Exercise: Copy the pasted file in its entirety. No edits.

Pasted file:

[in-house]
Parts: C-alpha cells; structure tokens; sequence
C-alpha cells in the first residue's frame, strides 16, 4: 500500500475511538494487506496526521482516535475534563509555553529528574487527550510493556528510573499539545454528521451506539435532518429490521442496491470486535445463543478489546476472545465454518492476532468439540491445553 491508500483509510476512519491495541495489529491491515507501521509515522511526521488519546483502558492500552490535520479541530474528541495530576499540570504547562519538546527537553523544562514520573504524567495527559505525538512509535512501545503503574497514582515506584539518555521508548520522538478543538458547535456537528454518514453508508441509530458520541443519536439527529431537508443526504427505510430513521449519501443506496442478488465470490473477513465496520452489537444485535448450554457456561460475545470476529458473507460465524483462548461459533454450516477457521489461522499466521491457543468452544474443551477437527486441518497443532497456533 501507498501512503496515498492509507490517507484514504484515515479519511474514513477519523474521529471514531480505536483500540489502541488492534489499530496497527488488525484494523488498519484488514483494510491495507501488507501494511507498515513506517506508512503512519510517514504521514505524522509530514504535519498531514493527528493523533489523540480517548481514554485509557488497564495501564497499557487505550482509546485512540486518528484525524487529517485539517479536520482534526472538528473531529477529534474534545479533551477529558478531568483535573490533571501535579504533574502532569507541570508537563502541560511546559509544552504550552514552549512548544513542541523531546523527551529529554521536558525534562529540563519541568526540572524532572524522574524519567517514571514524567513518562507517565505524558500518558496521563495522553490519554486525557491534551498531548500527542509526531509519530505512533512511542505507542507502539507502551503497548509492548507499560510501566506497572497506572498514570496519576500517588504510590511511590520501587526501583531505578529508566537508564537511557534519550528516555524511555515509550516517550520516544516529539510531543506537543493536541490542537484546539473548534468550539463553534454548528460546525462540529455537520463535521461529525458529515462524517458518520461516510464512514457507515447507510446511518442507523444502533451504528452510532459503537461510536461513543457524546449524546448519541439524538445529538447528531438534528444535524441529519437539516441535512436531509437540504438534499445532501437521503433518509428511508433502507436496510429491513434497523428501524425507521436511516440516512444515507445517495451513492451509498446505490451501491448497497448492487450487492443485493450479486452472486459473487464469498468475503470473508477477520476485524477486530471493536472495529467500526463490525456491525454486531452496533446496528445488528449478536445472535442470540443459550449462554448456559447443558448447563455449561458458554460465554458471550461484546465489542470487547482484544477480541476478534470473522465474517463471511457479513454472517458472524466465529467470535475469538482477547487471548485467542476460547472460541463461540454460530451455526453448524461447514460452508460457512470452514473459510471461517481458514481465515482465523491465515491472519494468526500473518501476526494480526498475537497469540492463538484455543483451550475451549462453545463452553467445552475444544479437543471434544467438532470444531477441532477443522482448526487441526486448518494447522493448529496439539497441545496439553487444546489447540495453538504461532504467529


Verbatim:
[in-house]
Parts: C-alpha cells; structure tokens; sequence
C-alpha cells in the first residue's frame, strides 16, 4: 500500500475511538494487506496526521482516535475534563509555553529528574487527550510493556528510573499539545454528521451506539435532518429490521442496491470486535445463543478489546476472545465454518492476532468439540491445553 491508500483509510476512519491495541495489529491491515507501521509515522511526521488519546483502558492500552490535520479541530474528541495530576499540570504547562519538546527537553523544562514520573504524567495527559505525538512509535512501545503503574497514582515506584539518555521508548520522538478543538458547535456537528454518514453508508441509530458520541443519536439527529431537508443526504427505510430513521449519501443506496442478488465470490473477513465496520452489537444485535448450554457456561460475545470476529458473507460465524483462548461459533454450516477457521489461522499466521491457543468452544474443551477437527486441518497443532497456533 501507498501512503496515498492509507490517507484514504484515515479519511474514513477519523474521529471514531480505536483500540489502541488492534489499530496497527488488525484494523488498519484488514483494510491495507501488507501494511507498515513506517506508512503512519510517514504521514505524522509530514504535519498531514493527528493523533489523540480517548481514554485509557488497564495501564497499557487505550482509546485512540486518528484525524487529517485539517479536520482534526472538528473531529477529534474534545479533551477529558478531568483535573490533571501535579504533574502532569507541570508537563502541560511546559509544552504550552514552549512548544513542541523531546523527551529529554521536558525534562529540563519541568526540572524532572524522574524519567517514571514524567513518562507517565505524558500518558496521563495522553490519554486525557491534551498531548500527542509526531509519530505512533512511542505507542507502539507502551503497548509492548507499560510501566506497572497506572498514570496519576500517588504510590511511590520501587526501583531505578529508566537508564537511557534519550528516555524511555515509550516517550520516544516529539510531543506537543493536541490542537484546539473548534468550539463553534454548528460546525462540529455537520463535521461529525458529515462524517458518520461516510464512514457507515447507510446511518442507523444502533451504528452510532459503537461510536461513543457524546449524546448519541439524538445529538447528531438534528444535524441529519437539516441535512436531509437540504438534499445532501437521503433518509428511508433502507436496510429491513434497523428501524425507521436511516440516512444515507445517495451513492451509498446505490451501491448497497448492487450487492443485493450479486452472486459473487464469498468475503470473508477477520476485524477486530471493536472495529467500526463490525456491525454486531452496533446496528445488528449478536445472535442470540443459550449462554448456559447443558448447563455449561458458554460465554458471550461484546465489542470487547482484544477480541476478534470473522465474517463471511457479513454472517458472524466465529467470535475469538482477547487471548485467542476460547472460541463461540454460530451455526453448524461447514460452508460457512470452514473459510471461517481458514481465515482465523491465515491472519494468526500473518501476526494480526498475537497469540492463538484455543483451550475451549462453545463452553467445552475444544479437543471434544467438532470444531477441532477443522482448526487441526486448518494447522493448529496439539497441545496439553487444546489447540495453538504461532504467529